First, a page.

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Trust me PR is deadHow could I not read a book with that title?  After all, if PR is dead, I’m going to have to start thinking about a new career.

The book was written by Robert Phillips, formerly with Edelman.  HMA Public Relations, at one time, was an Edelman affiliate office, so I’ve always been interested in the works of that agency. My pal Gini hosted Robert on her blog as part of her author series.  So with those reasons in mind, I downloaded the book.

As for the review…I can appreciate the intent of the book but the telling of the story was confusing and disjointed.  The author uses many examples throughout the book to illustrate his points.  His sister is an attorney and fearing that he may be libeling some people, suggested that many of the examples be blacked out, making it even more difficult to understand.

The basic premise of the book?  The public relations industry needs to evolve and evolve quickly if it intends to stay around. We need to move from simply distributing “corporate speak” to truly engaging with our communities.  Organisations (his spelling not mine) must strive to gain the trust of its communities, its stakeholders and employees in order to be successful.  We can no longer put profit before the greater good.

OK. I do think, however, you can strive for profit and do good at the same time .

Then there’s this: if a leader is to be truly trusted then they must be held to account against these five questions.  On this basis alone, if trust is alive, then PR is surely dead.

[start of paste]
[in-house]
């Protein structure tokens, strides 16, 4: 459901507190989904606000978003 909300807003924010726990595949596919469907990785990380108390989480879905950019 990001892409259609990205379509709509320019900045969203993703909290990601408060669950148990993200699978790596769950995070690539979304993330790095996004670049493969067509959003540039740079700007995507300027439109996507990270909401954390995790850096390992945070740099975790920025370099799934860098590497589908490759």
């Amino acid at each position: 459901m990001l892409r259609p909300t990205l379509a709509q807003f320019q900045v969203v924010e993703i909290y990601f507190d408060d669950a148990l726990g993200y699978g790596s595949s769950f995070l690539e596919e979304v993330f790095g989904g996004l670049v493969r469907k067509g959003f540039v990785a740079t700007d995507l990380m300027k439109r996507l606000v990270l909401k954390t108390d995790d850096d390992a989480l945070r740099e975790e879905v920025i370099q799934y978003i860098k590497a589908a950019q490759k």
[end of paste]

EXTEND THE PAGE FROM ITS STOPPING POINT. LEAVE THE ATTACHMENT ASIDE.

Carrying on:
• A trusted leader must have the courage to ask bigger questions and be prepared to have bigger questions asked of them.
  • A trusted leader should be open and honest. They must be fully accountable for their actions.
  • A trusted leader empowers and enfranchises those around them – listening from the bottom-up and not just dictating from the top down.
  • A trusted leader understands that status quo is not sustainable.
  • A trusted leader walks the walk and does not just talk the talk.

I definitely can support that concept of establishing trust. But why can’t trust and PR co-exist?

I get the impression he’s not a big fan of corporate social responsibility either.  Not that businesses and organizations shouldn’t be doing them, but we shouldn’t be doing them simply for the public relations impact.  These programs need to be about social impact, social enterprise and social value.  Again, don’t disagree, but can’t you do socially good things and still get a little recognition for them, too?

Interesting side note:  The book was crowd-funded via Unbound.  More than 250 people came together to make it happen.  Isn’t that an example of public relations for the greater good?

Abbie S. Fink
Abbie S. Fink
Vice President/General Manager Abbie has been doing public relations her whole life…from organizing a picket line in 6th grade to organizing client communications today. She’s passionate about a lot of things, you’ll see. Check out Abbie's full bio

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